The serological prevalence of Epstein-Barr virus (EBV) among young adults exceeds 90% worldwide. Even though EBV primary infection is usually benign, severe complications can occur in adolescents and young adults and so the disease must be promptly diagnosed. The development of an oropharyngeal abscess leading to a descending necrotizing mediastinitis (DNM) is exceptional and potentially lethal, so early diagnosis with a CT scan, appropriate antibiotics and surgery are essential.
The authors present a case where DNM was associated with reactive hemophagocytic syndrome as a result of infectious mononucleosis, as well as a review of similar cases in the English literature.
Epstein-Barr virus, infectious mononucleosis, descending necrotizing mediastinitis, retropharyngeal abscess, reactive hemophagocytic
An obese but otherwise healthy 24-year-old man was admitted to the emergency department with a 7-day history of sore throat, dysphagia to solids, mild weight loss and flu-like symptoms. He denied chest pain, shortness of breath or other significant symptoms.
Physical examination revealed tachycardia (105 bpm), low-grade fever (37.6°C), bilateral tender submandibular lymphadenopathies, pharyngeal exudate, and abdominal pain in the upper-left quadrant. Pulmonary investigation, respiratory rate, blood pressure and oxygen saturation were normal.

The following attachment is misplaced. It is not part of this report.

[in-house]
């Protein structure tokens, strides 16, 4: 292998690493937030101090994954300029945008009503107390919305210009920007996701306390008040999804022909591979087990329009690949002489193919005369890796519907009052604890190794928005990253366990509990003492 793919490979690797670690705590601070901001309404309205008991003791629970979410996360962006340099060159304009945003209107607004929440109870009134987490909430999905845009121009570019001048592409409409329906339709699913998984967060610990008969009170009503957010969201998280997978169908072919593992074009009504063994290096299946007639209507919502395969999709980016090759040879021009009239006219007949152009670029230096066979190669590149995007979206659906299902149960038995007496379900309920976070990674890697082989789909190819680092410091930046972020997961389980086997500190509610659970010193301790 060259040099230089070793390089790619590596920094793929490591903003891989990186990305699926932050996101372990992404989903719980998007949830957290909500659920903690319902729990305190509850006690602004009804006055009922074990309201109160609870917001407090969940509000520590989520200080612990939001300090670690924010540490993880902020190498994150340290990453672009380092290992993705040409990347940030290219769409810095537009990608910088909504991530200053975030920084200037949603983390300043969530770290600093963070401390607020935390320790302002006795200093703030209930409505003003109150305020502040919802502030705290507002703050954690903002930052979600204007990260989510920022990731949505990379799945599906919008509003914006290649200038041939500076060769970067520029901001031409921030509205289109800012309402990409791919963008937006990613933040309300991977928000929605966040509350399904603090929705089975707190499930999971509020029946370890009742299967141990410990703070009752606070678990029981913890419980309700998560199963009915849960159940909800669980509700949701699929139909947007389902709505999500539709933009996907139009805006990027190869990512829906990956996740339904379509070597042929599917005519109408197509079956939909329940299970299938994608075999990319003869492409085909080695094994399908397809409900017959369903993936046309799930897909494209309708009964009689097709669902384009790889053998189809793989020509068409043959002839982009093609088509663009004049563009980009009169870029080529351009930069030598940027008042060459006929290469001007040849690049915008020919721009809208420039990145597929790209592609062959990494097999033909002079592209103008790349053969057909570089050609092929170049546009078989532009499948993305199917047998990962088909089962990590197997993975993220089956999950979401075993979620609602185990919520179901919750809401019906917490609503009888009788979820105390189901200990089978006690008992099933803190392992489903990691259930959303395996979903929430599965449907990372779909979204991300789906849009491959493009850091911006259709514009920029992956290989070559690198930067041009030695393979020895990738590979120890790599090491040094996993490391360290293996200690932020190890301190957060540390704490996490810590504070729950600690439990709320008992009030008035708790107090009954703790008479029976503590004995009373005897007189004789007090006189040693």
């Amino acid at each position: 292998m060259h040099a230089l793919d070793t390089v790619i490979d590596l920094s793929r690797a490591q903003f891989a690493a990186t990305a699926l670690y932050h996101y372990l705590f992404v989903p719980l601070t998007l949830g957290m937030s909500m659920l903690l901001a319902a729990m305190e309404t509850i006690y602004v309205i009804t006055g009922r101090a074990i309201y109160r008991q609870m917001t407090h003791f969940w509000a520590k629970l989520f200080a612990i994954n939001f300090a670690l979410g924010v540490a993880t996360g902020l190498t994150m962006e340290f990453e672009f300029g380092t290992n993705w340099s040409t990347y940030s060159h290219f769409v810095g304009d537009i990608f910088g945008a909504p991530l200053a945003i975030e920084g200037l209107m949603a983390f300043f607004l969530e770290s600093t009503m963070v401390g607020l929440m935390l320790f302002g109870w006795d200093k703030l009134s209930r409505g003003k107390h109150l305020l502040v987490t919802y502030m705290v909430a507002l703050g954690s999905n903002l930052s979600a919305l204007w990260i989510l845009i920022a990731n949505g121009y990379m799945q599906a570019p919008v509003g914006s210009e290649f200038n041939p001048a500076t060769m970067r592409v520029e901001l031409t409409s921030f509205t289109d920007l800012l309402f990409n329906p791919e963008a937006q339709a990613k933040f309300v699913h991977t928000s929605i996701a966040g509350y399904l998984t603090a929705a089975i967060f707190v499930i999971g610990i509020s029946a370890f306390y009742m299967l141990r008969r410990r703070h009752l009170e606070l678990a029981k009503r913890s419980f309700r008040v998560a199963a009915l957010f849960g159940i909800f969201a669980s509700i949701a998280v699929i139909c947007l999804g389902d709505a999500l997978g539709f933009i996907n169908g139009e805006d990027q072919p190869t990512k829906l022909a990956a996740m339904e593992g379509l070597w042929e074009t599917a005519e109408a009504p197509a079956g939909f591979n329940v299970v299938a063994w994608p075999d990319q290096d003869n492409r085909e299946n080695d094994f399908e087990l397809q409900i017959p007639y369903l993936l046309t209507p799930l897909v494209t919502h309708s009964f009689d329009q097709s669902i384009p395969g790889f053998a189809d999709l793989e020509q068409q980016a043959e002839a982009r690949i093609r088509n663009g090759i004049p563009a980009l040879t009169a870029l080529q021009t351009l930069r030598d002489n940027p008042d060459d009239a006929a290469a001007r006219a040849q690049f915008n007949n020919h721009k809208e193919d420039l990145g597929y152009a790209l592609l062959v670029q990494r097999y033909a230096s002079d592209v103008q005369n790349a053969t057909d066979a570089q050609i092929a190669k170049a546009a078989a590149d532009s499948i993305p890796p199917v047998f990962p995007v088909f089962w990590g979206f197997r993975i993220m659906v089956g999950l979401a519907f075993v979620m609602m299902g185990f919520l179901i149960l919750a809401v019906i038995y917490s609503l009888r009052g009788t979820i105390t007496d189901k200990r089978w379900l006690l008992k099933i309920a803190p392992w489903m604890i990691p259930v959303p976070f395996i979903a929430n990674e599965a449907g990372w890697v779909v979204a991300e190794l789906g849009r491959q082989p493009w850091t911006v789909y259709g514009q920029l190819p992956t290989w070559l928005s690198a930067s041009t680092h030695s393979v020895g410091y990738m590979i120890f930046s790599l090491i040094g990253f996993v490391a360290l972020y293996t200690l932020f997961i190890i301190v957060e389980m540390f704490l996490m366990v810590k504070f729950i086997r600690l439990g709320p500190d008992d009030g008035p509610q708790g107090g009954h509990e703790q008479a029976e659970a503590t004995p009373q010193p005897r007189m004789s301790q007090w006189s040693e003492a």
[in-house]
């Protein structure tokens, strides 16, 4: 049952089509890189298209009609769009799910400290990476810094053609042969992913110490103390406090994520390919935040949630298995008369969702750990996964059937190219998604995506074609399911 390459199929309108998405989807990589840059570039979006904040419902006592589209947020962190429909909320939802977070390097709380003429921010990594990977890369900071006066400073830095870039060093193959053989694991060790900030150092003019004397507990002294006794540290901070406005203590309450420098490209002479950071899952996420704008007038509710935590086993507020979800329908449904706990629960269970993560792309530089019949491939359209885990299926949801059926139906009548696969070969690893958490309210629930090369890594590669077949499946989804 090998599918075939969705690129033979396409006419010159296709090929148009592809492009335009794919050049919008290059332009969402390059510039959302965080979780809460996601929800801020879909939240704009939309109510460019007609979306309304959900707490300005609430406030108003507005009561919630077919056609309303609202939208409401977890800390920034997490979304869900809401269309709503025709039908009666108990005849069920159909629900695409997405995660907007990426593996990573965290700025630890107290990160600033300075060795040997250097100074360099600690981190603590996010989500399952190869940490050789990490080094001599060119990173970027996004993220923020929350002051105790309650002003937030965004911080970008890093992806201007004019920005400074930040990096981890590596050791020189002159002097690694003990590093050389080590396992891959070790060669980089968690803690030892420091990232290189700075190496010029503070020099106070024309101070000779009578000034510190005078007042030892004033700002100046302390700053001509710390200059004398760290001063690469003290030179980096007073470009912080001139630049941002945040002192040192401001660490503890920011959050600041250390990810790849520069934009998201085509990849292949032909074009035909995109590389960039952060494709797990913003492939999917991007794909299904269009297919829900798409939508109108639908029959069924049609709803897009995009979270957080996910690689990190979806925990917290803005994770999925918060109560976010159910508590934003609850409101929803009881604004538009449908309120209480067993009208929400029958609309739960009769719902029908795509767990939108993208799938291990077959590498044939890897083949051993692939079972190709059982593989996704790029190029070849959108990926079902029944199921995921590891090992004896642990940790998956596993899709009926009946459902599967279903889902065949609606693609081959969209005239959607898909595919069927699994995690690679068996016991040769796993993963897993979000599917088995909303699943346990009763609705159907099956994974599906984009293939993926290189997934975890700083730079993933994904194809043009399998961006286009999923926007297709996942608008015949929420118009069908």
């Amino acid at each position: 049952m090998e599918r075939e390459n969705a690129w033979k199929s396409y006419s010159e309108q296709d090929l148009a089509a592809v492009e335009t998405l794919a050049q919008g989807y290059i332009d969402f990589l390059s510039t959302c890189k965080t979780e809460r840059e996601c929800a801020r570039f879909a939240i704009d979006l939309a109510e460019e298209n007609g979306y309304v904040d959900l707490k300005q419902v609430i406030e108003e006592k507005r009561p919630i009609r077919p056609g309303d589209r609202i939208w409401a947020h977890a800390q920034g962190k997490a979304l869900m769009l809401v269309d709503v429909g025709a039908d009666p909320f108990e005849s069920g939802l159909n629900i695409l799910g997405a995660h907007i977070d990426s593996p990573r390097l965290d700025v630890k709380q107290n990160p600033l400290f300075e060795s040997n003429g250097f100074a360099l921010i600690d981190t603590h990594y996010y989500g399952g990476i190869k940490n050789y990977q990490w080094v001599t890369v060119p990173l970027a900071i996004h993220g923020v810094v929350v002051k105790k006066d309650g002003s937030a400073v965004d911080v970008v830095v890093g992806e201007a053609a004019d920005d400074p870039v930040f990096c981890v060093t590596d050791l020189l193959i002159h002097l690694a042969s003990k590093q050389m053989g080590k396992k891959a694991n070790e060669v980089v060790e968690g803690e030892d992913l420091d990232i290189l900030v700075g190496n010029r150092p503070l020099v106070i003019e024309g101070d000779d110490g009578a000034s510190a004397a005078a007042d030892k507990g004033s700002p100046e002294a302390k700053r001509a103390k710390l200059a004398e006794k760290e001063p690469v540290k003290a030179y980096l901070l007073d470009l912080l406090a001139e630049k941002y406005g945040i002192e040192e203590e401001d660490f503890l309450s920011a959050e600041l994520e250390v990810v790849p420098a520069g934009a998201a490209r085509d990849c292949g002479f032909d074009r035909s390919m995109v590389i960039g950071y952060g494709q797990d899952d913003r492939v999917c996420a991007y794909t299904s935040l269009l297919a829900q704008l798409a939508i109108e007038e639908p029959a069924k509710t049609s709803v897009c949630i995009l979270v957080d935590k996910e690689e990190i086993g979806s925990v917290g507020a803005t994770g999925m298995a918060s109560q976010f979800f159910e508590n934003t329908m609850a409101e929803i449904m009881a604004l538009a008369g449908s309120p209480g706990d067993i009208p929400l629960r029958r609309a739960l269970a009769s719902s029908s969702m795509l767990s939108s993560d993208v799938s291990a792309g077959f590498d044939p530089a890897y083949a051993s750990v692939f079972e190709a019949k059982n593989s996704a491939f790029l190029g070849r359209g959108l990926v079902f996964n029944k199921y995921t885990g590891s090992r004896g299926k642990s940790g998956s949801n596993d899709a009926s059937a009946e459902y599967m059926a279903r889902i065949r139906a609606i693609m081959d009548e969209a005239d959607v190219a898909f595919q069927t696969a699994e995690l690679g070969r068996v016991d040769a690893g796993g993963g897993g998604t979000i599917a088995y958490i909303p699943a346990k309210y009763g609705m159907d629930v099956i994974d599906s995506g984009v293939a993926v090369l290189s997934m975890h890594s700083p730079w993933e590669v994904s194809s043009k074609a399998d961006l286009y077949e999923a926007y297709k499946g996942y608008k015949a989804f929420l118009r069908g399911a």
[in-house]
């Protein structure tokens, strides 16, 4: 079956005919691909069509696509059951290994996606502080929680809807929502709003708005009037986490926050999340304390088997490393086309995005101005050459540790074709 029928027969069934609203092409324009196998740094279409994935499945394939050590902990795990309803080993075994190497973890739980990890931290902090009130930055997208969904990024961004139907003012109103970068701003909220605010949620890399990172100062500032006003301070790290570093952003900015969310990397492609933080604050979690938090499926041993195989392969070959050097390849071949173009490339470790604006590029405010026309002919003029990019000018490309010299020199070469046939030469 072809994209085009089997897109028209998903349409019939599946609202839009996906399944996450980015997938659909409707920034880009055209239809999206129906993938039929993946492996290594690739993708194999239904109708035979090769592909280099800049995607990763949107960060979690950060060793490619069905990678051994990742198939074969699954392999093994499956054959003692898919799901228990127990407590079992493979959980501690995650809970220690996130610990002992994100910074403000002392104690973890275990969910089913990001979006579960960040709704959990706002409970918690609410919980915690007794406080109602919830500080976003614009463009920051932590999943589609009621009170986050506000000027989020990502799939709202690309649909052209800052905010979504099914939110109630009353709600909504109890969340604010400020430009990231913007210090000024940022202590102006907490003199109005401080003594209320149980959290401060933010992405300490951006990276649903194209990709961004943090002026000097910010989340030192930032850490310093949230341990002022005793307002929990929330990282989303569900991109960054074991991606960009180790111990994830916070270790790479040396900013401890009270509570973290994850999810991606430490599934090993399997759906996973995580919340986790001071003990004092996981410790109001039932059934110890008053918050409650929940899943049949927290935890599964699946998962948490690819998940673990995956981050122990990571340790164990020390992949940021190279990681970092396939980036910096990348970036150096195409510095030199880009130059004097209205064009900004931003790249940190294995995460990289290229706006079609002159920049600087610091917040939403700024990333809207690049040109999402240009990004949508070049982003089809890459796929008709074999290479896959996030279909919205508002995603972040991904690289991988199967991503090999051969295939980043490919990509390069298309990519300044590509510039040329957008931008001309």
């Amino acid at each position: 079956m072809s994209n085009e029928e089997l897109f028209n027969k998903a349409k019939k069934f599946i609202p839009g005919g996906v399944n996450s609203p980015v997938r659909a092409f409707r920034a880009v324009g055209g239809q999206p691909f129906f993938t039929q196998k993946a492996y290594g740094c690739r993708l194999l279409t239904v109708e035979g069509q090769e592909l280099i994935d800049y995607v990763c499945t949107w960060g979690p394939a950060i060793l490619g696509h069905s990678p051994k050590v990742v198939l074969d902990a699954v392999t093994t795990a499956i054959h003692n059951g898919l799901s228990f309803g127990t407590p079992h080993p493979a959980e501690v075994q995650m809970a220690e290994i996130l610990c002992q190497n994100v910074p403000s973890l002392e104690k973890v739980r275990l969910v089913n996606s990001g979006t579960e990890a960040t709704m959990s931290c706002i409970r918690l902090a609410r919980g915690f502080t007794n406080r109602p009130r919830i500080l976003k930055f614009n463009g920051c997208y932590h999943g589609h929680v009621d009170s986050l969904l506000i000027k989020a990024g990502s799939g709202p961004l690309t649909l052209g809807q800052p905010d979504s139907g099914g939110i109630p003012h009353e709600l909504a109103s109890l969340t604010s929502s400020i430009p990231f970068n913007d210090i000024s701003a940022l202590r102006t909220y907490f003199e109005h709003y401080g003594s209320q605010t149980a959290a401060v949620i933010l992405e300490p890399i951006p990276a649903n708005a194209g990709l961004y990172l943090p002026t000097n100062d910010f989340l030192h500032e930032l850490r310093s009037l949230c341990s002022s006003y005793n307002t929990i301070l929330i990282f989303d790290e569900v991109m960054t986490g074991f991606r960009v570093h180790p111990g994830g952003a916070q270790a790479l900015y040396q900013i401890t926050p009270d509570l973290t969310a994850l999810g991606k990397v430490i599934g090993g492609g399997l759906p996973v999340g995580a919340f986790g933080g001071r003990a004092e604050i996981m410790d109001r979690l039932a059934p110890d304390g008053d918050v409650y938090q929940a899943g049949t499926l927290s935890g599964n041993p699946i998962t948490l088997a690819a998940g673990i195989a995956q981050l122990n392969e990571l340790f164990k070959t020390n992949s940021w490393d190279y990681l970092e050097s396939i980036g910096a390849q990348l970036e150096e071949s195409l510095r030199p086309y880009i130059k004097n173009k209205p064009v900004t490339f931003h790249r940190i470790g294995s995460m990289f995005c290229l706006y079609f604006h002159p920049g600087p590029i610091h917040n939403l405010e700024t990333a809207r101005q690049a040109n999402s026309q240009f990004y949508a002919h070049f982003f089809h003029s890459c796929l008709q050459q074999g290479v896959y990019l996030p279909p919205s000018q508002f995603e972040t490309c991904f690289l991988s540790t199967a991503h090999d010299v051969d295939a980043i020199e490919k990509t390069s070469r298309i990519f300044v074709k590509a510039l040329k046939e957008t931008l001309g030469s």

Initial laboratory tests showed leucocytosis (WBC 14.42×103/mm3) with a majority of lymphocytes (44%, of which 14% were atypical), elevated C-reactive protein (70 mg/l), hepatic cytolysis and cholestasis (AST 209 U/l, ALT 429 U/l, AP 234 U/l, GGT 287 U/l, total bilirubin 2.6 mg/dl). Epstein-Barr virus (EBV) IgM and IgG were both positive; serological test results for HIV, CMV, toxoplasmosis, hepatitis A, B and C were negative. The abdominal ultrasound revealed only splenomegaly.
The patient was admitted to the infectious diseases ward for surveillance with a diagnosis of acute EBV infection. The severe dysphagia was explored by laryngoscopy which did not show any abscesses. As a result of poor clinical status, with persistence of high fever and an extremely elevated C-reactive protein level (>400 mg/l), the patient was empirically started on intravenous cefuroxime and clindamycin. Blood cultures yielded multi-susceptible Gemella morbillorum. Despite 4 days of adequate antibiotic treatment, the patient’s condition worsened into sepsis with mild encephalopathy, hypoxaemia and liver failure (INR 1.8, bilirubin 7.82 mg/dl, AST 225 U/l, ALT 155 U/l, arterial ammonia 141 µg/dl, platelet count 138×103/mm3) and he was admitted to the intensive care unit. A second laryngoscopy remained normal; chest radiography was also normal.